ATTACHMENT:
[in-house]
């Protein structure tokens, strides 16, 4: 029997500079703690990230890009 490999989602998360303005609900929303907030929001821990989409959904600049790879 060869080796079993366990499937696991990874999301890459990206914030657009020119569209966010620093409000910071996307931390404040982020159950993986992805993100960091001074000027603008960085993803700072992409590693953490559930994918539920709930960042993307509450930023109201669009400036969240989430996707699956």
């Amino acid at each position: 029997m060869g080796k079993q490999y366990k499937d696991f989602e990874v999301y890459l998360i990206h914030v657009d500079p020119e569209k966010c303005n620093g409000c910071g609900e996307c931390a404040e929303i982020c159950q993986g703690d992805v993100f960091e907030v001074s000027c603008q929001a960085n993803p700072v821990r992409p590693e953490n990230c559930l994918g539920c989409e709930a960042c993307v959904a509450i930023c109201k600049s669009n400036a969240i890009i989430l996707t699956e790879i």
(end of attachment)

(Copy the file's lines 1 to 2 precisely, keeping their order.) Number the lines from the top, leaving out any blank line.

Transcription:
[in-house]
């Protein structure tokens, strides 16, 4: 029997500079703690990230890009 490999989602998360303005609900929303907030929001821990989409959904600049790879 060869080796079993366990499937696991990874999301890459990206914030657009020119569209966010620093409000910071996307931390404040982020159950993986992805993100960091001074000027603008960085993803700072992409590693953490559930994918539920709930960042993307509450930023109201669009400036969240989430996707699956």